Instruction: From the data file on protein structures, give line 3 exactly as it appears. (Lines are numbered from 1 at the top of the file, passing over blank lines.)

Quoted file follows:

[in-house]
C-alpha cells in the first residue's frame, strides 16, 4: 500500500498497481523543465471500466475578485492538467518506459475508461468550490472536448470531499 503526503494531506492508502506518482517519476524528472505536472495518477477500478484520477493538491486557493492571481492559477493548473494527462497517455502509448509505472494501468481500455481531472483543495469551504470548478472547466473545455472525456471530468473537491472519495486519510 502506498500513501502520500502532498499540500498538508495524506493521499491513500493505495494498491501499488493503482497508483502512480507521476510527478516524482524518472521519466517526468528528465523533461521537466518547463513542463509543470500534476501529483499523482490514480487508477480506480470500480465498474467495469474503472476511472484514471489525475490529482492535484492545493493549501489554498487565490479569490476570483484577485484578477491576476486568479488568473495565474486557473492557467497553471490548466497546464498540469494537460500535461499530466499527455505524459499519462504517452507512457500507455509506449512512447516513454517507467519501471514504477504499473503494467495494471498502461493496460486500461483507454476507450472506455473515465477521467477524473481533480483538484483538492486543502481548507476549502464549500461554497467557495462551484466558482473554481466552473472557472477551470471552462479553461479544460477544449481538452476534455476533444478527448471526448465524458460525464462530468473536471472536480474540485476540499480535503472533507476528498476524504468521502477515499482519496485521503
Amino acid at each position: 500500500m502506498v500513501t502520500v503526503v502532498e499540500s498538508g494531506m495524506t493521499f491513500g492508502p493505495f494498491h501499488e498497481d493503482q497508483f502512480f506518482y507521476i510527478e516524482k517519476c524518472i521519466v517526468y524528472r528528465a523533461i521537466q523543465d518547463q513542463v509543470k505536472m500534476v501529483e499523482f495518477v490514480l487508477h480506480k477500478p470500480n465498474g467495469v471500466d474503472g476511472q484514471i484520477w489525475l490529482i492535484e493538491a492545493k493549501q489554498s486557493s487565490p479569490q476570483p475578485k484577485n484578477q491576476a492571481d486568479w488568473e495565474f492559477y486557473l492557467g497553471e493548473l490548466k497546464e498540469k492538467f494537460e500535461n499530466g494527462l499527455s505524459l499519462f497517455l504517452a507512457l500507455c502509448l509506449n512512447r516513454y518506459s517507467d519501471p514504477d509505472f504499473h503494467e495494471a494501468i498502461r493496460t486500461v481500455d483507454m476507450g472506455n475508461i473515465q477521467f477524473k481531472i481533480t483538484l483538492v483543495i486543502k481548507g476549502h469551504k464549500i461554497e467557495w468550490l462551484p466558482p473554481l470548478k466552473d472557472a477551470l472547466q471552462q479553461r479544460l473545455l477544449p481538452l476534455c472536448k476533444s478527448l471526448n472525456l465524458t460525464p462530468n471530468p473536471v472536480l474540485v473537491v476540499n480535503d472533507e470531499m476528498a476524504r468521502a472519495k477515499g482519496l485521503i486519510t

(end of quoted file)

Amino acid at each position: 500500500m502506498v500513501t502520500v503526503v502532498e499540500s498538508g494531506m495524506t493521499f491513500g492508502p493505495f494498491h501499488e498497481d493503482q497508483f502512480f506518482y507521476i510527478e516524482k517519476c524518472i521519466v517526468y524528472r528528465a523533461i521537466q523543465d518547463q513542463v509543470k505536472m500534476v501529483e499523482f495518477v490514480l487508477h480506480k477500478p470500480n465498474g467495469v471500466d474503472g476511472q484514471i484520477w489525475l490529482i492535484e493538491a492545493k493549501q489554498s486557493s487565490p479569490q476570483p475578485k484577485n484578477q491576476a492571481d486568479w488568473e495565474f492559477y486557473l492557467g497553471e493548473l490548466k497546464e498540469k492538467f494537460e500535461n499530466g494527462l499527455s505524459l499519462f497517455l504517452a507512457l500507455c502509448l509506449n512512447r516513454y518506459s517507467d519501471p514504477d509505472f504499473h503494467e495494471a494501468i498502461r493496460t486500461v481500455d483507454m476507450g472506455n475508461i473515465q477521467f477524473k481531472i481533480t483538484l483538492v483543495i486543502k481548507g476549502h469551504k464549500i461554497e467557495w468550490l462551484p466558482p473554481l470548478k466552473d472557472a477551470l472547466q471552462q479553461r479544460l473545455l477544449p481538452l476534455c472536448k476533444s478527448l471526448n472525456l465524458t460525464p462530468n471530468p473536471v472536480l474540485v473537491v476540499n480535503d472533507e470531499m476528498a476524504r468521502a472519495k477515499g482519496l485521503i486519510t